Arestin: Fighting infection where it starts
You may have heard about gum disease, also known as “periodontitis” or “periodontal disease.” Maybe a dental professional or hygienist recently told you that you have this infection. But do you really know the difference between periodontal disease and other types of complications that can affect your mouth, such as gingivitis? Do you know why it’s so important to treat periodontal disease-and why brushing and flossing alone won’t do the trick?
Most importantly, did you know that periodontal disease is today’s #1 cause of tooth loss among American adults? Or that, although a causal relationship between periodontal disease and an elevated risk for systemic events has not been established, recent data suggest a possible association between periodontal disease and other health issues including cardiovascular disease, diabetes, and preterm low birth-weight babies?
Fight infection right where it starts
ARESTIN® (minocycline hydrochloride) Microspheres, 1 mg is an effective antibiotic treatment that comes in powder form. This powder is placed inside infected periodontal pockets just after the dental professional finishes the scaling and root planing (SRP) procedure.
Oral tissue biopsy may be necessary for lesions that cannot be diagnosed on the basis of the history and clinical findings alone. A thorough inspection of the oral cavity should be a part of any complete head and neck examination. Approximately ten percent of patients have some abnormality. A biopsy is often the definitive procedure that provides tissue for microscopic analysis when additional information is required to guide any indicated therapy.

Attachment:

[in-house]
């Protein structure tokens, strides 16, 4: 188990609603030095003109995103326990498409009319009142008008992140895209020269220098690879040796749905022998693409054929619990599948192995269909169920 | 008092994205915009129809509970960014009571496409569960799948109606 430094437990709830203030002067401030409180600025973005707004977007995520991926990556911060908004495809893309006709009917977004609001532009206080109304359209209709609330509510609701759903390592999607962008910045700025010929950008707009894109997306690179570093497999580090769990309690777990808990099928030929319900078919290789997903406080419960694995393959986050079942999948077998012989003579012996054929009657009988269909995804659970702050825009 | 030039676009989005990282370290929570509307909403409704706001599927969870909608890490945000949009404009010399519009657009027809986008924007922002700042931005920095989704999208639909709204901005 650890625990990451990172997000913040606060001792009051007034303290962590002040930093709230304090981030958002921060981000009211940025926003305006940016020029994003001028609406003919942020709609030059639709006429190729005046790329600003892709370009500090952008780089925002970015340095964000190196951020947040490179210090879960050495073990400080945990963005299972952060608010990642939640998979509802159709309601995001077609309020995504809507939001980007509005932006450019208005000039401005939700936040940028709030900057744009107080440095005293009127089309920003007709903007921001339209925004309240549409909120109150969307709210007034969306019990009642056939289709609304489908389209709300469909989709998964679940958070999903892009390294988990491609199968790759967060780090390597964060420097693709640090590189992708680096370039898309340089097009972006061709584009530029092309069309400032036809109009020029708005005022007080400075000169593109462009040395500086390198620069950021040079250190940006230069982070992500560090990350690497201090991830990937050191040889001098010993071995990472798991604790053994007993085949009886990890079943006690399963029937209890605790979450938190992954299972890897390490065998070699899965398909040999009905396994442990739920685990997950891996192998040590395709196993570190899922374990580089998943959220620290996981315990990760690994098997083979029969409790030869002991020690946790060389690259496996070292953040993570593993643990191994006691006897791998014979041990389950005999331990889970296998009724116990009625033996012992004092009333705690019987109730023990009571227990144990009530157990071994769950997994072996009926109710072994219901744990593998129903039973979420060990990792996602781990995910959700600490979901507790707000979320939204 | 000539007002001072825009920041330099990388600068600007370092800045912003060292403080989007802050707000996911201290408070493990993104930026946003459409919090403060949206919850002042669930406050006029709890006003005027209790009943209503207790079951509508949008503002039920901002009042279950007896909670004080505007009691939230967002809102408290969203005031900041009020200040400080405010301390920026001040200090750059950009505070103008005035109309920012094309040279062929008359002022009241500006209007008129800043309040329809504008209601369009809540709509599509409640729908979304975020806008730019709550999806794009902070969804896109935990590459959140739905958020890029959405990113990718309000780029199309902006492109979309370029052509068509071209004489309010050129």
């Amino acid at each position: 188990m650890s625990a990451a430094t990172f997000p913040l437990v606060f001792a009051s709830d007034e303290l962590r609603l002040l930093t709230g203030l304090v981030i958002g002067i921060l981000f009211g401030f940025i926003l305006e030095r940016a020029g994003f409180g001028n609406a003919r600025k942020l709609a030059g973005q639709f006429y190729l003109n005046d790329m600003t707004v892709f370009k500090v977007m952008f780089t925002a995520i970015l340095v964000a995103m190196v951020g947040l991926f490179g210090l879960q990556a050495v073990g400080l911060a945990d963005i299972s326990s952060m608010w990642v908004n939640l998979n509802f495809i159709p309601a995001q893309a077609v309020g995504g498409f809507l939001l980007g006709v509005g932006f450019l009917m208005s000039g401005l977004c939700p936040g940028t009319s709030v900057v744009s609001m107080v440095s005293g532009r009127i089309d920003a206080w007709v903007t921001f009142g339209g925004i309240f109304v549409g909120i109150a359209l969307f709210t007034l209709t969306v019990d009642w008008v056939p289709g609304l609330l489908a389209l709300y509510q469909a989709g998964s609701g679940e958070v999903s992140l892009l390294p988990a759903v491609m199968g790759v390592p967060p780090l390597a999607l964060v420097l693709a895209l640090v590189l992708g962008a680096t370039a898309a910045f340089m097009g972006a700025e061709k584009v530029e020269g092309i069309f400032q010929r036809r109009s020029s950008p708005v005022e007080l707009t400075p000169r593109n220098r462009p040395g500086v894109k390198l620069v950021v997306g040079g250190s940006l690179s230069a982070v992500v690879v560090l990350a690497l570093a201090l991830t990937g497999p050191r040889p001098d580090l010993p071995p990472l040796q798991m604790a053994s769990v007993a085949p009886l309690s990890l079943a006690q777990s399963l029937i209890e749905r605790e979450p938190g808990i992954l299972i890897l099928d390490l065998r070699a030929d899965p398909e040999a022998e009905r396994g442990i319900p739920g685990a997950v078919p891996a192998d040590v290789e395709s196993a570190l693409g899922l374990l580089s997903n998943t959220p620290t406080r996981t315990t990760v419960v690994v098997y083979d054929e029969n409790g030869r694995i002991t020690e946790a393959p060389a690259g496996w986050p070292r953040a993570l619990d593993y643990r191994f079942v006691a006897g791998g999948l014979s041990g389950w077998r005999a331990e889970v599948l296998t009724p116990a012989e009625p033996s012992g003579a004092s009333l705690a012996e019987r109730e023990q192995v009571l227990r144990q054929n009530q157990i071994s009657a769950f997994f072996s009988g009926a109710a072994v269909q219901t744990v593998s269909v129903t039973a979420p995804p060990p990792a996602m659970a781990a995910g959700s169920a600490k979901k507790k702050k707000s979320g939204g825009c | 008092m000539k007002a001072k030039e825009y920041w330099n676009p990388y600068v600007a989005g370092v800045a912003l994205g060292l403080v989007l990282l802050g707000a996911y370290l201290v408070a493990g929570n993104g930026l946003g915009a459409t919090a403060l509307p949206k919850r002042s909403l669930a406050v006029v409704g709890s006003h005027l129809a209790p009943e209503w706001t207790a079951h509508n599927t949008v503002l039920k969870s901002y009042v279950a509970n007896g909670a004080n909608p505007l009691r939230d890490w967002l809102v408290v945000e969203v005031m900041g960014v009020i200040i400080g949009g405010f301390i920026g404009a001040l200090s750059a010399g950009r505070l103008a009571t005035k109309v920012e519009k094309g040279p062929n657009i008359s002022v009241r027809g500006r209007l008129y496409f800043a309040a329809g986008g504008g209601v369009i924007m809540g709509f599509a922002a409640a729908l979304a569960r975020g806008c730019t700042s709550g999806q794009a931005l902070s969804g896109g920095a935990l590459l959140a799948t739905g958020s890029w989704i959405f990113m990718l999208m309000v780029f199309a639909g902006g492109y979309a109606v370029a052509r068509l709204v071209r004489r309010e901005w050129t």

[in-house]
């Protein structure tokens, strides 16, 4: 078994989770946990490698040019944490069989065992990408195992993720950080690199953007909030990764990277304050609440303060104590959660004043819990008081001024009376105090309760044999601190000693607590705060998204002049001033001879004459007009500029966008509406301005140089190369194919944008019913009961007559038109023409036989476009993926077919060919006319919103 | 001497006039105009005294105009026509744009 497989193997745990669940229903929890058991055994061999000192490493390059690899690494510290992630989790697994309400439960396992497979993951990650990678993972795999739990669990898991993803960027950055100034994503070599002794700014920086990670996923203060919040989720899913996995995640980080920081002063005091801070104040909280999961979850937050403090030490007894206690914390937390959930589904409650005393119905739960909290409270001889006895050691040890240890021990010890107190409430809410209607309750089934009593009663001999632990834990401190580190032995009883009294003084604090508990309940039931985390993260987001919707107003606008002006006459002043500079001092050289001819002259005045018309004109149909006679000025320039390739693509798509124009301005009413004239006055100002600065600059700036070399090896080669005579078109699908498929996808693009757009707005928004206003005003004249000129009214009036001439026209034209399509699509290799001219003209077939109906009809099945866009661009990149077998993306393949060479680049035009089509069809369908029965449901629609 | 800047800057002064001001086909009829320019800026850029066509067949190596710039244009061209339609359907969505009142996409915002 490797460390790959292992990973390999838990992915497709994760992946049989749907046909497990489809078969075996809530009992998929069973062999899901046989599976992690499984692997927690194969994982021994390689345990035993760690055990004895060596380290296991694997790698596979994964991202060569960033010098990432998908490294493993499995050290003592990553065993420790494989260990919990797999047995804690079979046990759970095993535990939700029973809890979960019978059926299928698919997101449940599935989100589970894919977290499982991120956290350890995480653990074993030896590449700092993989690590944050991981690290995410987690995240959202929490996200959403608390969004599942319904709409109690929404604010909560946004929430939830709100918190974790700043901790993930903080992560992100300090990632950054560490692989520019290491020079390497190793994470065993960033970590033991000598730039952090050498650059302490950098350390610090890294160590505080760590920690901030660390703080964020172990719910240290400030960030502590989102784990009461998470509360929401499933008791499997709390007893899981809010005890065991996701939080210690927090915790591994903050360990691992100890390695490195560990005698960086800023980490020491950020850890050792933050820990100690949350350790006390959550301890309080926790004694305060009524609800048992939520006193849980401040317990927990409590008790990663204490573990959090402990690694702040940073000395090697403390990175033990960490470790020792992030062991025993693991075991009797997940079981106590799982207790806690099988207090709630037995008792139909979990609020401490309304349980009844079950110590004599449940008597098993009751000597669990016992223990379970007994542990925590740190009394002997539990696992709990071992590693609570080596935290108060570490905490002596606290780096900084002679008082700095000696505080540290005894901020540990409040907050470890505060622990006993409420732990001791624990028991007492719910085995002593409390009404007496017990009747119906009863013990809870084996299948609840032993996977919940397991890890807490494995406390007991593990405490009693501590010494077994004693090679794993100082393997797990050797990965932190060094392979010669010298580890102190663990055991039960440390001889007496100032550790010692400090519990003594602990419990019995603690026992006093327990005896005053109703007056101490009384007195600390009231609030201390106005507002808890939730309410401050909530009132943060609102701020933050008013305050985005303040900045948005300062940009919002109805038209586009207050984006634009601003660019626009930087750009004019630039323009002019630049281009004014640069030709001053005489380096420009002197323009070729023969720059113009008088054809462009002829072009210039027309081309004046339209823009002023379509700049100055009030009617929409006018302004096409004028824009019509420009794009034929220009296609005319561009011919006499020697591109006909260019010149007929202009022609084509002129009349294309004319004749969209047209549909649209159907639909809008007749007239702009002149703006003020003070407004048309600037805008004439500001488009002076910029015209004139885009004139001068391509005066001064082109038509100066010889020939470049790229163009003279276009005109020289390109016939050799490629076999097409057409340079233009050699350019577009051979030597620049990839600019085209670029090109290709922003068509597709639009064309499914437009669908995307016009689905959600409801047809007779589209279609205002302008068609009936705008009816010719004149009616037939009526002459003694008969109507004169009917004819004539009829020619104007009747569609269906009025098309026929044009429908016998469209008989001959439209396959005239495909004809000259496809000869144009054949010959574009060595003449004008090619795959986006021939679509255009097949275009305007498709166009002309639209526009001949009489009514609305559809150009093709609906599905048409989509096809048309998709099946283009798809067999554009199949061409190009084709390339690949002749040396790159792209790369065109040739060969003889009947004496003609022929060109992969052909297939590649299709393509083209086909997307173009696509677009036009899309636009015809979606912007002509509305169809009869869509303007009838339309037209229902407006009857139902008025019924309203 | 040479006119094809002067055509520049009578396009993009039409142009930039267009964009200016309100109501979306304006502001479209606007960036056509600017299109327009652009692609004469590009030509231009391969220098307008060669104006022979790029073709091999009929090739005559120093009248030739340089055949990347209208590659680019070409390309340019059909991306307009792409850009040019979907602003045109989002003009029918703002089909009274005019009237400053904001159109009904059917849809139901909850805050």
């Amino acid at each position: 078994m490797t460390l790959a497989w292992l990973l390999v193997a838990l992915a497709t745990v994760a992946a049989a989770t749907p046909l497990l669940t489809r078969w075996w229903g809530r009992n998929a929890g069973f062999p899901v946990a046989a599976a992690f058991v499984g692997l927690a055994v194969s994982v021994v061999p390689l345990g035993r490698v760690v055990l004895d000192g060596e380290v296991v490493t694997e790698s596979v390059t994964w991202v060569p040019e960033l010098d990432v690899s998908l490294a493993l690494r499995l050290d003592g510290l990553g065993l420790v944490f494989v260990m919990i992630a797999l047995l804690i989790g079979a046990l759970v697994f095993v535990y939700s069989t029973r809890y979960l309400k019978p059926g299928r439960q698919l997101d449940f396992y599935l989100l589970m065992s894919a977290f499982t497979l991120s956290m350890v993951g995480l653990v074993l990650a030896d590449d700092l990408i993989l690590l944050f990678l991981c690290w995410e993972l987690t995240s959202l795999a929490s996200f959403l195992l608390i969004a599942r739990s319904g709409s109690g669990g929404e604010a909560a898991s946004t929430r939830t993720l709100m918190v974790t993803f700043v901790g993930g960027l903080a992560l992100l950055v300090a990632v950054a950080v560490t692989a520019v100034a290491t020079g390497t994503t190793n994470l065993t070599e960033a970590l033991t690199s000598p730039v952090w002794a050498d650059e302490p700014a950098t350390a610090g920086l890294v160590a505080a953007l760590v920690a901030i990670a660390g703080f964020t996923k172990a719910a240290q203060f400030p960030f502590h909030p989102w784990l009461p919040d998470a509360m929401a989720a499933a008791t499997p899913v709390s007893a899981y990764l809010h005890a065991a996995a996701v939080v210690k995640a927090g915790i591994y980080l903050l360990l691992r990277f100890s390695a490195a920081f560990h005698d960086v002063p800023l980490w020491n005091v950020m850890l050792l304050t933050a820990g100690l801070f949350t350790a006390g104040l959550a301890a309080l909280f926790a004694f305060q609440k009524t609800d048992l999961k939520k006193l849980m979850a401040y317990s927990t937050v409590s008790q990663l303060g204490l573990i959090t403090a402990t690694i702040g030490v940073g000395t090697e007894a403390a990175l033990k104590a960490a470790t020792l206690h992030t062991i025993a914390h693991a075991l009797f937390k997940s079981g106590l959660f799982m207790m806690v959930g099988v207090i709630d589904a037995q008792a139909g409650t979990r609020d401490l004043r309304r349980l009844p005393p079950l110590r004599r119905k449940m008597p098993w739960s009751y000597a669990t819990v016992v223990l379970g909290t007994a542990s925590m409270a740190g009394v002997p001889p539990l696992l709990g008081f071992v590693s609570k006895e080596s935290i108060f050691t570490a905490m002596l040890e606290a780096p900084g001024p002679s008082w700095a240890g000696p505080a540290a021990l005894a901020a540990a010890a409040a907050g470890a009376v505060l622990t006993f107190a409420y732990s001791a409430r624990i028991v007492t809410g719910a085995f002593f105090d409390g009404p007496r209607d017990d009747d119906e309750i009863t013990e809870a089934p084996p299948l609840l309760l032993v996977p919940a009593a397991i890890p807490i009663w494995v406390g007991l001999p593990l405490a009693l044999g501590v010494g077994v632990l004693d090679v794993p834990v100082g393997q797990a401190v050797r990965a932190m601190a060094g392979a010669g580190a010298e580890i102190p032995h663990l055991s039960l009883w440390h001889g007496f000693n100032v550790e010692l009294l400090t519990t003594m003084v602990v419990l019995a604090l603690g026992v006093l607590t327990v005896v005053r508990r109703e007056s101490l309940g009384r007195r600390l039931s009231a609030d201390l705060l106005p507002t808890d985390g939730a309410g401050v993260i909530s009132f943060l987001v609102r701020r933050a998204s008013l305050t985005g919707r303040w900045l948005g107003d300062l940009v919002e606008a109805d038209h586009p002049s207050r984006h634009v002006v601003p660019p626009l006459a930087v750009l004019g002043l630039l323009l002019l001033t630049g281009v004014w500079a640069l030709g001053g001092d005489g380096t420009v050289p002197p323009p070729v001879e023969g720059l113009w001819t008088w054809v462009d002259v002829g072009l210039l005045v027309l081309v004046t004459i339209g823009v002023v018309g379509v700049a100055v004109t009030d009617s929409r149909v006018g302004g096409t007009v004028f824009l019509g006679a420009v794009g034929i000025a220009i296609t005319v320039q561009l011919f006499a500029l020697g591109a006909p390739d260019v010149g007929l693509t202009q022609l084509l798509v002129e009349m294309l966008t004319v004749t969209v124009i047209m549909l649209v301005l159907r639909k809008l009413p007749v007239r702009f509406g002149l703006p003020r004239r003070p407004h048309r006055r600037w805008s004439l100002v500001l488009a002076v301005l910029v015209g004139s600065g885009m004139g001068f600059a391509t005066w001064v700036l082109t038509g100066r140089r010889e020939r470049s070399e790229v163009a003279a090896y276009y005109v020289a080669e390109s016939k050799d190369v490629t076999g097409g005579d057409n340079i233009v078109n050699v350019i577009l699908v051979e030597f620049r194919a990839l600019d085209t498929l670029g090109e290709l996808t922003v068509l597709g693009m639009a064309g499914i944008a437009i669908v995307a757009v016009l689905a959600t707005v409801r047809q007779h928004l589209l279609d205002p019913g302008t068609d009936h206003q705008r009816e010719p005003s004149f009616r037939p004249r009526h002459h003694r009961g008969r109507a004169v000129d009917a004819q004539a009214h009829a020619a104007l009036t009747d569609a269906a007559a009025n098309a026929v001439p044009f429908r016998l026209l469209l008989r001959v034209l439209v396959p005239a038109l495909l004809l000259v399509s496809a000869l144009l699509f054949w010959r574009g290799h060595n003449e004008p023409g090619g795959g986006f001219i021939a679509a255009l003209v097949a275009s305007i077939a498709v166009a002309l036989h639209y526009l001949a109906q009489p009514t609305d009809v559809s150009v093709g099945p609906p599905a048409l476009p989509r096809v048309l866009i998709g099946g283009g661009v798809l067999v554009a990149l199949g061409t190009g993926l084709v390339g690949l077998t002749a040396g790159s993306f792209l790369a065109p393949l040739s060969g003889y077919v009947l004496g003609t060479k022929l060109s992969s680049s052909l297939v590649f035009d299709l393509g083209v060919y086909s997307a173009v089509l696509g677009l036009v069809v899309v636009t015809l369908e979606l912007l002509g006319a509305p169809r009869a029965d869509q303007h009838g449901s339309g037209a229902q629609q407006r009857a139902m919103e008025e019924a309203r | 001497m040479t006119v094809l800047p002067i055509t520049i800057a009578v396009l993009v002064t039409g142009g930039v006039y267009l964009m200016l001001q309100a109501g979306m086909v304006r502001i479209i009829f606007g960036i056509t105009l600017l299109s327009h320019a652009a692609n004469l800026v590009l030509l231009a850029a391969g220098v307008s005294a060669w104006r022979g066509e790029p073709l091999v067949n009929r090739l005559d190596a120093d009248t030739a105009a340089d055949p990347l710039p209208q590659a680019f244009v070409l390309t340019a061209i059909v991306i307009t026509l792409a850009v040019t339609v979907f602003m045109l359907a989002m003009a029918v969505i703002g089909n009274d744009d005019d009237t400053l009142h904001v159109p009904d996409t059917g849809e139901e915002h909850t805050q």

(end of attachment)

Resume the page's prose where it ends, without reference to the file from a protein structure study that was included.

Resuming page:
Biopsy is indicated for the assessment of any unexplained oral mucosal abnormality that persists despite treatment or the removal of local irritants. Malignancy is suspected when persistent oral mucosal lesions are red or red and white or when they are ulcerated, indurated or fixed to deeper tissues. In the dental industry, the role of the biopsy is to diagnose oral cancer.
It is not unusual for a patient to be informed at some point that they may require a bone graft in order to maximize the outcome of dental implant surgery. While this sounds scary at first, the truth is that bone grafting in the oral cavity today is a routine, predictable, and painless procedure.